The next major milestone for LIGO is the Advanced LIGO Project, slated to begin operation in 2014. Advanced LIGO will incorporate advanced designs and technologies that have been developed by the LIGO Scientific Collaboration. It is supported by the NSF, with additional contributions from the U.K.'s STFC and Germany's Max Planck Society.

The paper is entitled "An Upper Limit on the Amplitude of Stochastic Gravitational-Wave Background of Cosmological Origin."

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Caltech Physicists Create First Nanoscale Mass Spectrometer

Device can instantly measure the mass of an individual molecule

PASADENA, Calif.-Using devices millionths of a meter in size, physicists at the California Institute of Technology (Caltech) have developed a technique to determine the mass of a single molecule, in real time.

The mass of molecules is traditionally measured using mass spectrometry, in which samples consisting of tens of thousands of molecules are ionized, to produce charged versions of the molecules, or ions. Those ions are then directed into an electric field, where their motion, which is choreographed by both their mass and their charge, allows the determination of their so-called mass-to-charge ratio. From this, their mass can ultimately be ascertained.

The new technique, developed over 10 years of effort by Michael L. Roukes, a professor of physics, applied physics, and bioengineering at the Caltech and codirector of Caltech's Kavli Nanoscience Institute, and his colleagues, simplifies and miniaturizes the process through the use of very tiny nanoelectromechanical system (NEMS) resonators. The bridge-like resonators, which are 2 micrometers long and 100 nanometers wide, vibrate at a high frequency and effectively serve as the "scale" of the mass spectrometer.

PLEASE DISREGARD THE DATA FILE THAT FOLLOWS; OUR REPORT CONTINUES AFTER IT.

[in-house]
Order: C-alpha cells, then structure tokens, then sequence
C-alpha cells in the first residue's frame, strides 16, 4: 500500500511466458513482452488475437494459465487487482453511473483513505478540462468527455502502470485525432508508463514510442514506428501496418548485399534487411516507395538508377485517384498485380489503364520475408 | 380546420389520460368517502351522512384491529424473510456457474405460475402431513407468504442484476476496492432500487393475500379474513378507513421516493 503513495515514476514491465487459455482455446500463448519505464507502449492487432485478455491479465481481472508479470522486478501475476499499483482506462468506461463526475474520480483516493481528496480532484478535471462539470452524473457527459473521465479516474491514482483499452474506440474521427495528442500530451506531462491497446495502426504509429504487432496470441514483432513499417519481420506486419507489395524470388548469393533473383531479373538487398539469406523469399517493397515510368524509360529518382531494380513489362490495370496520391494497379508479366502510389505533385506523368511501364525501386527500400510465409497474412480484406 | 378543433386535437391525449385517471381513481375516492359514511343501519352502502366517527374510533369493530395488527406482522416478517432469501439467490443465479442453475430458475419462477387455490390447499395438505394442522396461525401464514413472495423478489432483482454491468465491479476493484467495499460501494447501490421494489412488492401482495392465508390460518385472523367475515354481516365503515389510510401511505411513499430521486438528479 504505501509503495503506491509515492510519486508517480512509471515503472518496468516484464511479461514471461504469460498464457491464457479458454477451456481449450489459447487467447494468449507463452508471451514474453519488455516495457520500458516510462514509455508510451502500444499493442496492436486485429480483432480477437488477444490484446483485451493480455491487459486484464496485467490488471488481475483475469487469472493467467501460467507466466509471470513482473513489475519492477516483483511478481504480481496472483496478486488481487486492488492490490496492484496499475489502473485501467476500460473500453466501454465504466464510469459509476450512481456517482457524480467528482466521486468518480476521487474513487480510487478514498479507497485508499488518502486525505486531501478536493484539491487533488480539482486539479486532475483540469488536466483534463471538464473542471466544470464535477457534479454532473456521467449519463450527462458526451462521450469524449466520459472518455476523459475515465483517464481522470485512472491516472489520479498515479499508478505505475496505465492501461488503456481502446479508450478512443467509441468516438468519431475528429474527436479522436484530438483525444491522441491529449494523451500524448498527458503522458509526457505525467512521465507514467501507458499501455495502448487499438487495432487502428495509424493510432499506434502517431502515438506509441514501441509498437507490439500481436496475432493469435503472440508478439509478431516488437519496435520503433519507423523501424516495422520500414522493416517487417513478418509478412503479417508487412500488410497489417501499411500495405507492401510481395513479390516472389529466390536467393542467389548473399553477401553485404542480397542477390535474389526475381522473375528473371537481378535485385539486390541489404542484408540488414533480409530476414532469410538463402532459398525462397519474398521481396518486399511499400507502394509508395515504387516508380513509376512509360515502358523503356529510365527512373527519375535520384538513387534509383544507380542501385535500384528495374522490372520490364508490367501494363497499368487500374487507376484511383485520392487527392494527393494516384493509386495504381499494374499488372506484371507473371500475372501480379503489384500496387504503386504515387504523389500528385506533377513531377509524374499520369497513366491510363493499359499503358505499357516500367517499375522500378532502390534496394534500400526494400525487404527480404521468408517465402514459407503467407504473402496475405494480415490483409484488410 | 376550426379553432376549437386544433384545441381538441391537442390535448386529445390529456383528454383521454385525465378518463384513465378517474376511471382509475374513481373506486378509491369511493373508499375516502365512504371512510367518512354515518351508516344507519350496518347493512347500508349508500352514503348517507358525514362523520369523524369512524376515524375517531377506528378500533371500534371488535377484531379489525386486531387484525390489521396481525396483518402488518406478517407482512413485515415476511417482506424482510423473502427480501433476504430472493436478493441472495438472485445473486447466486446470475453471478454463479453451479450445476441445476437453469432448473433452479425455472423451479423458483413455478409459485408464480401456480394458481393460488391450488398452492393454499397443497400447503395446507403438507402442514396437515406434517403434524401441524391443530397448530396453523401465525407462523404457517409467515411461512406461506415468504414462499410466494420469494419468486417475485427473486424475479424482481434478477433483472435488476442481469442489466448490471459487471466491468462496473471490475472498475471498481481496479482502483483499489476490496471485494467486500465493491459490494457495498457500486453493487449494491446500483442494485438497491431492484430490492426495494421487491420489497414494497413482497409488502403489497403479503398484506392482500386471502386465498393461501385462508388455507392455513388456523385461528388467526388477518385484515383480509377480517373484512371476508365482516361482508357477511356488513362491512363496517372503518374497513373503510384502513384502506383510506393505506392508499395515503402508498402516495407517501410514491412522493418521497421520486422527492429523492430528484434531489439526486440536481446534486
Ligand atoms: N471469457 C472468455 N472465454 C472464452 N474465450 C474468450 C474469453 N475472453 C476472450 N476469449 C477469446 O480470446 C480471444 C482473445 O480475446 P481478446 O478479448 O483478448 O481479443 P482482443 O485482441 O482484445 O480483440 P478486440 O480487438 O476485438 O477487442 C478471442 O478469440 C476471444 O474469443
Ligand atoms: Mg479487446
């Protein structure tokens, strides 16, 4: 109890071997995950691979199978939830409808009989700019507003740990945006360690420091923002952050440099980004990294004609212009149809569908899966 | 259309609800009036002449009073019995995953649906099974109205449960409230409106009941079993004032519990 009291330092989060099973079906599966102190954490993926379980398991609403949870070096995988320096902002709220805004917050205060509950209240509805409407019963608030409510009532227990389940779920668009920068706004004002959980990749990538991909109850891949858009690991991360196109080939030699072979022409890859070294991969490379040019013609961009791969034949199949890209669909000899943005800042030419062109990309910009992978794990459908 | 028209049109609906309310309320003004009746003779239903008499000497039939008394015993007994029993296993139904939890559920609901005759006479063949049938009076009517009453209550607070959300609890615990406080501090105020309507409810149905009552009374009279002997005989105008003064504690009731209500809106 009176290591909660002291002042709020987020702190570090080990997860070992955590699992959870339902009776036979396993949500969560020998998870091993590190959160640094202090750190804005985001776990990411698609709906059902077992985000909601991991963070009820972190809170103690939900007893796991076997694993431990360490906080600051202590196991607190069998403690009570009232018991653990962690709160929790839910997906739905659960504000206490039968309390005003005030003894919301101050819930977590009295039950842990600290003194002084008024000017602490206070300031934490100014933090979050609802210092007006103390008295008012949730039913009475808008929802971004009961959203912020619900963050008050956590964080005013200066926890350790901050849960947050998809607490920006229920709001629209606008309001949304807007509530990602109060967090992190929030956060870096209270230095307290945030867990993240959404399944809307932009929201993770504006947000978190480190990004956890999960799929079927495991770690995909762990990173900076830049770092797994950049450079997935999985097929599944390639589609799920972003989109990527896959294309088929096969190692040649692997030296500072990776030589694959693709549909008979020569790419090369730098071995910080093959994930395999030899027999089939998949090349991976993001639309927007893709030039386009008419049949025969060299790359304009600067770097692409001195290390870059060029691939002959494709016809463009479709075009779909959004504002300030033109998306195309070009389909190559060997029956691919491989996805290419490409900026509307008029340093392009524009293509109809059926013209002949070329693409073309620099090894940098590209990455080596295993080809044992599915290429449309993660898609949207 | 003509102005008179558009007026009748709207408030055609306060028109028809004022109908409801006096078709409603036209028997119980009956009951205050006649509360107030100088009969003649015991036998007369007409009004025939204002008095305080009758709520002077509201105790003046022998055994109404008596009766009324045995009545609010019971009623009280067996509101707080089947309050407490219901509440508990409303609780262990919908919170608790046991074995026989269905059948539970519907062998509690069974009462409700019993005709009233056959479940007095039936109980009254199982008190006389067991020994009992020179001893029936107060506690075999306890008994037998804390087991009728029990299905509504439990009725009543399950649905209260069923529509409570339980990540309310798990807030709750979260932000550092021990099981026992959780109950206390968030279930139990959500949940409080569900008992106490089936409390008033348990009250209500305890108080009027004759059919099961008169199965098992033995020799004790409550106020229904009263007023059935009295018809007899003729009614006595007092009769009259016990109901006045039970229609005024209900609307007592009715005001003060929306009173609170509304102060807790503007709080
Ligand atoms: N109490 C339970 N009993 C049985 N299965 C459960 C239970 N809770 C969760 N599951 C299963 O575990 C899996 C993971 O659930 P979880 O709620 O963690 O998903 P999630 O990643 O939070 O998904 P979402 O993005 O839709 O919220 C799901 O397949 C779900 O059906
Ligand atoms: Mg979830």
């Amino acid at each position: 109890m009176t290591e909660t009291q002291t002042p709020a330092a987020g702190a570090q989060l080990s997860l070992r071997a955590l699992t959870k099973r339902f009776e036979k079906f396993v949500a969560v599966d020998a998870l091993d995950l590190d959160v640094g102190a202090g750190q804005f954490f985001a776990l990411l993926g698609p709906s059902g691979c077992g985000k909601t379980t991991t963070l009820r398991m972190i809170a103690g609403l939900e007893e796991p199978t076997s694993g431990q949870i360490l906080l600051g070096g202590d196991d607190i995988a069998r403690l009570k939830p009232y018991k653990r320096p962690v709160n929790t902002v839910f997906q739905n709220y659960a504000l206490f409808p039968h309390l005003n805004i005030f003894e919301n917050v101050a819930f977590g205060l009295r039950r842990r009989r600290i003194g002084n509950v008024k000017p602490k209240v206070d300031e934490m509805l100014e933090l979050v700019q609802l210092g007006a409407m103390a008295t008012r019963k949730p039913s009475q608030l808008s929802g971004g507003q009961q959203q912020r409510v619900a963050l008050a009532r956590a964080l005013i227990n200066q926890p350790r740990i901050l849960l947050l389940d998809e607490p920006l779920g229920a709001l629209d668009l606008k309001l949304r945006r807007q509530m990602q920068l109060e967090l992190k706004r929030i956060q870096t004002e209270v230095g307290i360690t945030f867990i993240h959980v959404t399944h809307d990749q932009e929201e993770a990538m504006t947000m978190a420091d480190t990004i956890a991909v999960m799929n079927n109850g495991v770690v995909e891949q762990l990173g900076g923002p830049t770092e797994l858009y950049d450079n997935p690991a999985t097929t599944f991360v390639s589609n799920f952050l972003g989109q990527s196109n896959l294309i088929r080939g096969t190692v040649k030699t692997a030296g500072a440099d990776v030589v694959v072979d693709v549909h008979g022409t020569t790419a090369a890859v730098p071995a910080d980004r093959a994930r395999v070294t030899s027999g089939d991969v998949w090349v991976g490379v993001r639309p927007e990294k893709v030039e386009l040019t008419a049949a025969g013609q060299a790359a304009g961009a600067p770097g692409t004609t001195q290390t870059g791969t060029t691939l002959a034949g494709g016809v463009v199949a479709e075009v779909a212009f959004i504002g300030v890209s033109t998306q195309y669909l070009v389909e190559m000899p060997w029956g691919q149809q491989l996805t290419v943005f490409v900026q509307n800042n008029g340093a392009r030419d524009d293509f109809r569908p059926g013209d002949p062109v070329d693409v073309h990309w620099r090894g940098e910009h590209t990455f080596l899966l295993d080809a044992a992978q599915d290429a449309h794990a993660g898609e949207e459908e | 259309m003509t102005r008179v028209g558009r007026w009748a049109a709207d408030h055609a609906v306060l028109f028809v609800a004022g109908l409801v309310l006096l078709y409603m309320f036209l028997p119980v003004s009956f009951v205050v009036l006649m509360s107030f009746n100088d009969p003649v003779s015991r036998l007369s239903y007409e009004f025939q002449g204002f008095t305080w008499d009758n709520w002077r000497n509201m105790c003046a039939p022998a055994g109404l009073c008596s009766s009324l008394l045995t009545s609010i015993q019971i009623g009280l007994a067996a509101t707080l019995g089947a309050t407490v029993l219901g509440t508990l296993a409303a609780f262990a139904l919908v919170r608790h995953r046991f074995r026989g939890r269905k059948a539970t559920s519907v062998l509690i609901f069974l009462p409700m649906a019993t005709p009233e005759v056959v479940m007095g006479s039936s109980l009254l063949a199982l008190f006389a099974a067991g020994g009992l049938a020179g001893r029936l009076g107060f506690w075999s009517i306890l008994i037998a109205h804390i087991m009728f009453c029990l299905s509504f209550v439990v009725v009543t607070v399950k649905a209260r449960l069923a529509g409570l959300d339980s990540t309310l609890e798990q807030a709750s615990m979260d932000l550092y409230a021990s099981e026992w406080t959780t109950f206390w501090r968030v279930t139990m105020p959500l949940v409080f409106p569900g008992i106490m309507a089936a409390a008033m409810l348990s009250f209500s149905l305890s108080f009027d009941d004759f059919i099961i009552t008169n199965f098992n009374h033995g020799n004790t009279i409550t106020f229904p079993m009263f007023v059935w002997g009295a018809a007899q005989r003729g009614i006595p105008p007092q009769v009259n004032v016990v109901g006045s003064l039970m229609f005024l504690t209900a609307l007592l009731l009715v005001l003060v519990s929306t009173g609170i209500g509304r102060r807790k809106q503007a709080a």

"The frequency at which the resonator vibrates is directly proportional to its mass," explains research physicist Askshay Naik, the first author of a paper about the work that appears in the latest issue of the journal Nature Nanotechnology. Changes in the vibration frequency, then, correspond to changes in mass.

"When a protein lands on the resonator, it causes a decrease in the frequency at which the resonator vibrates and the frequency shift is proportional to the mass of the protein," Naik says. 

As described in the paper, the researchers used the instrument to test a sample of the protein bovine serum albumin (BSA), which is known to have a mass of 66 kilodaltons (kDa; a dalton is a unit of mass used to describe atomic and molecular masses, with one dalton approximately equal to the mass of one hydrogen atom).

The BSA protein ions are produced in vapor form using an electrospray ionization (ESI) system.The ions are then sprayed on to the NEMS resonator, which vibrates at a frequency of 450 megahertz. "The flux of proteins reaching the NEMS is such that only one to two protein lands on the resonator in a minute," Naik says.

When the BSA protein molecule is dropped onto the resonator, the resonator's vibration frequency decreases by as much as 1.2 kiloHertz-a small, but readily detectable, change. In contrast, the beta-amylase protein molecule, which has a mass of about 200 kDa, or three times that of BSA, causes a maximum frequency shift of about 3.6 kHz.